Helen T. Bandy (1917 - ?) moved to Kansas with her mother after her parents divorced. She lived in Clay Center, Kansas. She married twice. She had two children with her first husband, name unknown, Their first names were Duane and Joyce  Duane is deceased. Her second husband was Chet Kent.[9]

William Lloyd Bandy                                                                           Kate Bruce DeBurger

(February 12, 1892 - July 6, 1952)                                                        (August 12,1897 - April 6, 1988)


After beginning as a farmer, Lloyd worked on the railroad as a laborer.  That ended at least five generations of farmers.  The family still owns Lloyd's railroad watch.  Lloyd served in the military during World War I and eventually died in a veterans' hospital.  He received a disability pension of about $7 per month that helped the family through the depression.  He suffered a hearing loss as a result of his military service.  


Lloyd was on a work crew that made its way home one Friday payday along the mountainous roads of Carroll County.  The group stopped an bought a bottle of liquor.  Lloyd, the oldest, rode inside with the driver while the rest of the crew rode in back.  The bottle as passed into the cab, and Lloyd emptied most of its contents into a jar and passed the almost empty bottle to the back again.  As the workers in the back complained, the driver began the weave and drive close to the edge.  The workers in the back began to yell, and then Lloyd and the driver laughed and showed them the jar.


Kate DeBurger was one of nine children born to John Howard DeBurger (1856-1947) and Mary Louise Freeman (1862-1921). He was a Church of Christ preacher. The family moved to Green Forest, Arkansas from Missouri by covered wagon in the late of the 1890's.  The family has the diary in which John recorded the weddings he performed while he lived in Missouri. 


John's parents were Marquis Marcelle (Mark) DeBurger of France (1823-1908) and Catherine Deubeneyer of Holland.  They married in 1848 and lived in Ripley County, Ohio.  John recalled being awaken when he was age 9 by his father and being told that Abraham Lincoln had been killed.  John's brother, George, is alternatively reported as having been murdered by pirates in 1886 and having been murdered on a streetcar by a robber.  The remains of the DeBurger home still can be found in Carroll County.


John and Mary DeBurger had nine children, seven of whom lived to be adults  The children, in addition to Kate, include Maggie Mae DeBurger (April 5, 1881 - April 22, 1964) who married John Lemuel Porter (May 15, 1880 - February 8, 1960) and had two children. Charles Russell DeBurger (April 28, 1883 - November 14, 1960) married Ester Binkley (April 10, 1887 - December 25, 1985), and they had six children. John Logan DeBurger  (January 4, 1887 - March 9, 1904) did not marry. Emma Jane DeBurger (October 5, 1889 - July 4, 1995) married Marion  J. Russell (January 1, 1889 - January 22, 1943) on October 1, 1910, and they had three children.  She married Jim Allred after Marion’s death. Marquis Marcellis DeBurger (May 12, 1892 - December 2, 1963) married Ethel Johnson Russell (April 27, 1895  -  October 28, 1984) on February 14, 1920, and they had three children. Elizabeth Freeland DeBurger (November 12, 1895 - January 20, 1968) never married. Arvila Howard (Cute) DeBurger (November 30, 1900 - January 20, 1994) married Doyle D. Collier (January 1, 1898 - January 19, 1970) on January 5, 1918, and they had three children. An unnamed child was born and died on March 9, 1906.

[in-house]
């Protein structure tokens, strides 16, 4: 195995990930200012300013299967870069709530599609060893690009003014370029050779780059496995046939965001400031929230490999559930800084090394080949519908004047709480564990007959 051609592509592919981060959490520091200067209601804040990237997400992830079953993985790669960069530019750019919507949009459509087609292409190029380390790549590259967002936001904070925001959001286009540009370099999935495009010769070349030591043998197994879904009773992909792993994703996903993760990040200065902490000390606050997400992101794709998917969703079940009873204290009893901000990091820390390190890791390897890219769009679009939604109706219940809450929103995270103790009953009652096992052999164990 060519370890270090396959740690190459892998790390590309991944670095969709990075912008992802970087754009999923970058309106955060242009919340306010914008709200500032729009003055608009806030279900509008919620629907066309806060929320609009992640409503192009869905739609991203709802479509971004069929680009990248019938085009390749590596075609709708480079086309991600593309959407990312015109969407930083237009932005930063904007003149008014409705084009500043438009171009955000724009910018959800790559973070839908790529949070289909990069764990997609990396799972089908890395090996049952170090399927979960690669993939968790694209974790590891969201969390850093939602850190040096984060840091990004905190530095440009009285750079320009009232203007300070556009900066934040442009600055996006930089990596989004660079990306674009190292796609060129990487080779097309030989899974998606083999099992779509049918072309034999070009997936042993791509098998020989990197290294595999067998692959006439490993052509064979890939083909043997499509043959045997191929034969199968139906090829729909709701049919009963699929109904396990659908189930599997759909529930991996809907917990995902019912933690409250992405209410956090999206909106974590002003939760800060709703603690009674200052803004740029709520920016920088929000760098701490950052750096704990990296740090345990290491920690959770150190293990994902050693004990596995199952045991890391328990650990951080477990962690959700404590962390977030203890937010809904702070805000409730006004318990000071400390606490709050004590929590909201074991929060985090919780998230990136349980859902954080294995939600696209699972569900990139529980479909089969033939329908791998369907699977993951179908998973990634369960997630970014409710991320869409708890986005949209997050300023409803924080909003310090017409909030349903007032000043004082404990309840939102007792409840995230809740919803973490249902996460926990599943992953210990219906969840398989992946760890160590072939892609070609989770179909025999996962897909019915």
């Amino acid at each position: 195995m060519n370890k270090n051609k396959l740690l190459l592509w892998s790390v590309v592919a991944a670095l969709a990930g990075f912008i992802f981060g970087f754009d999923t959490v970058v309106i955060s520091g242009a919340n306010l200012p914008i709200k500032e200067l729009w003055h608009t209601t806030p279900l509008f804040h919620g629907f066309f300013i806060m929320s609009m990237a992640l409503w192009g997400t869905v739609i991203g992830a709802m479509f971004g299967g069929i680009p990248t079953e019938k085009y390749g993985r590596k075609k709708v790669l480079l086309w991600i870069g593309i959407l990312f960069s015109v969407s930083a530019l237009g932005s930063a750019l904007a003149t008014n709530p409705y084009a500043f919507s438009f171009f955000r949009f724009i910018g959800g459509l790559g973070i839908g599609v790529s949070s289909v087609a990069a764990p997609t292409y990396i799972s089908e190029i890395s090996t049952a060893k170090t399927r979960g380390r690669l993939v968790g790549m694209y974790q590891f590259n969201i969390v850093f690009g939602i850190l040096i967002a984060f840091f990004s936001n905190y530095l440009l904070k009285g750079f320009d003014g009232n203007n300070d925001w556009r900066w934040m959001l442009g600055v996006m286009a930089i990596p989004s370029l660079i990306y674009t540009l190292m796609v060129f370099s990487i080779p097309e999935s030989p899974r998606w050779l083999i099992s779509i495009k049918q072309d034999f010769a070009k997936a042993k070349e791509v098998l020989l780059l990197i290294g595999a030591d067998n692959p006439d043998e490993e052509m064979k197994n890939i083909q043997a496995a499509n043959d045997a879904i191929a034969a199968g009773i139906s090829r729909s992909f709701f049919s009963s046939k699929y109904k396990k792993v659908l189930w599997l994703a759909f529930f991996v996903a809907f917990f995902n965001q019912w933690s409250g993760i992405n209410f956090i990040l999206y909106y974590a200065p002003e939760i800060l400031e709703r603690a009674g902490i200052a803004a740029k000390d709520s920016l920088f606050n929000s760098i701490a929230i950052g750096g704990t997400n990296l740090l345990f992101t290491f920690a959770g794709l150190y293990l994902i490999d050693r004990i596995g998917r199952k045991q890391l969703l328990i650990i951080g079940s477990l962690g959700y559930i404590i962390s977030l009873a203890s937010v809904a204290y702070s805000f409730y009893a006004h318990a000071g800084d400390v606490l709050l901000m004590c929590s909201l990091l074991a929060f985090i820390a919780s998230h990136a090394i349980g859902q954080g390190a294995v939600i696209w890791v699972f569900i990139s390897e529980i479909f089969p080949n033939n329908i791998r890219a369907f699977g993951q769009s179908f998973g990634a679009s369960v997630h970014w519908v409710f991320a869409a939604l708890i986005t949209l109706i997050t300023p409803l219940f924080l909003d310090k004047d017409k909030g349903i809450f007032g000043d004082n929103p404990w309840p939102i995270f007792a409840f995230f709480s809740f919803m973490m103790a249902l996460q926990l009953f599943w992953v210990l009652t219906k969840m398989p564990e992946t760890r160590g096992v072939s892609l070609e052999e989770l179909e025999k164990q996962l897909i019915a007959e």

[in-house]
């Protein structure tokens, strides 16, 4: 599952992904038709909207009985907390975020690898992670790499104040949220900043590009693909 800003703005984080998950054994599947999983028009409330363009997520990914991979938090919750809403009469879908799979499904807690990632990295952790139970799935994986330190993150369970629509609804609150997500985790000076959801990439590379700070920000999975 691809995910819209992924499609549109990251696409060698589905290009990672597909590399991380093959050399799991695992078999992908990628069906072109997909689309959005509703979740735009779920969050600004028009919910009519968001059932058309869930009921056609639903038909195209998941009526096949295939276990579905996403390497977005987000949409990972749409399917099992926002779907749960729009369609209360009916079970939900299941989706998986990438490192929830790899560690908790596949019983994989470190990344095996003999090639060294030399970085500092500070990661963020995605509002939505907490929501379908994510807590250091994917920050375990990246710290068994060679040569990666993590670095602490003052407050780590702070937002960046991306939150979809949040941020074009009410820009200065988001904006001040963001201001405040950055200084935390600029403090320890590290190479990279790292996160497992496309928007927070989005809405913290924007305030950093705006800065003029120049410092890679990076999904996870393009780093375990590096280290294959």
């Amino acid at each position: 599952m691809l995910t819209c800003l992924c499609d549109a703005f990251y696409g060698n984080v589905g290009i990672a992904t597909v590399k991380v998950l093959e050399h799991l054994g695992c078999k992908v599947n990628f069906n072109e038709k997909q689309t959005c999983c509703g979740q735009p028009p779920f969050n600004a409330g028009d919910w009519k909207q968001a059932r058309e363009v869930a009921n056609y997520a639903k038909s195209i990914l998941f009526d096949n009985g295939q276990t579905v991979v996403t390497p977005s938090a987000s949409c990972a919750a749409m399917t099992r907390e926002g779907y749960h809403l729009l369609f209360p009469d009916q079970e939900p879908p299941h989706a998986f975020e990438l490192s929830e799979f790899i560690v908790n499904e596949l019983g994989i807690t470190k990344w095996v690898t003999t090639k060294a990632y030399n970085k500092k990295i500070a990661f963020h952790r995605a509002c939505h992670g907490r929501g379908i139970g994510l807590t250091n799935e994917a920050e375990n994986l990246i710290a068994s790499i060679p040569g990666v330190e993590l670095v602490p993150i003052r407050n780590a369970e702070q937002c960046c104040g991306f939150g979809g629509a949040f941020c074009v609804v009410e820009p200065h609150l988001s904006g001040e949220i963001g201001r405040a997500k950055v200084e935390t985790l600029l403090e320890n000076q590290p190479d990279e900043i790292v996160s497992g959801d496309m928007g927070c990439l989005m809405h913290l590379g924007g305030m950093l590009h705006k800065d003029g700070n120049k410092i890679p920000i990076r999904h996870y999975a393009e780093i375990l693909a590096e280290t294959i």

Lloyd was born in born in Carroll County, Arkansas and Kate was born in Missouri.  They married in Carroll County on April 19, 1919.


In addition to Lloyd Everett, discussed below, William and Kate Bandy had four other children including Ralph Otho (1920-1922), Mary Ester (January 31, 1928 -    ), Katherine Jane (November 27, 1933 - May 3, 1983), and Howard Bryant (October 19, 1935 - March 19, 1980).


Mary Ester Bandy married Paul Benjamin Van Lente, and they had two children. She married Myron Fredrick Trethewey (December 7, 1916 -   ) on June 16, 1958She lived in Holland Michigan. Mary and Paul’s children  were  David Paul Van Lente (March 17, 1947 -    ) and Mary Susan Van Lente (November 3, 1948 -   ). David married Helen Gordon and they had two children. He married Carolyn Wilkerson (November 3, 1944 -    )on August 17, 1991. David and Helen’s children are Aaron Van Lente (May 8, 1972  -   ) born in Holland, Michigan and David Andrew Van Lente (April 9, 1975  -   ) who was born in the Philippines. Aaron has a son Travis Brown (December 23, 1993 -   ). Andrew married Brandi on July 7, 1994 and they had a daughter Jessica Van Lente (March 9, 1995 -   ). Mary Susan Van Lente married a Langerans, first name unknown, They had a daughter Tammy Sue Langejans (November 21, 1967 -   ). Tammy Sue married Thomas Edmond Mitchell, III (September 7, 1964 -    ) on June 21, 1986, and they had two children, Katelyn Sue Mitchell (May 10, 1994 -   ) and Thomas Edmond Mitchell, IV (February 17, 1996 -   ).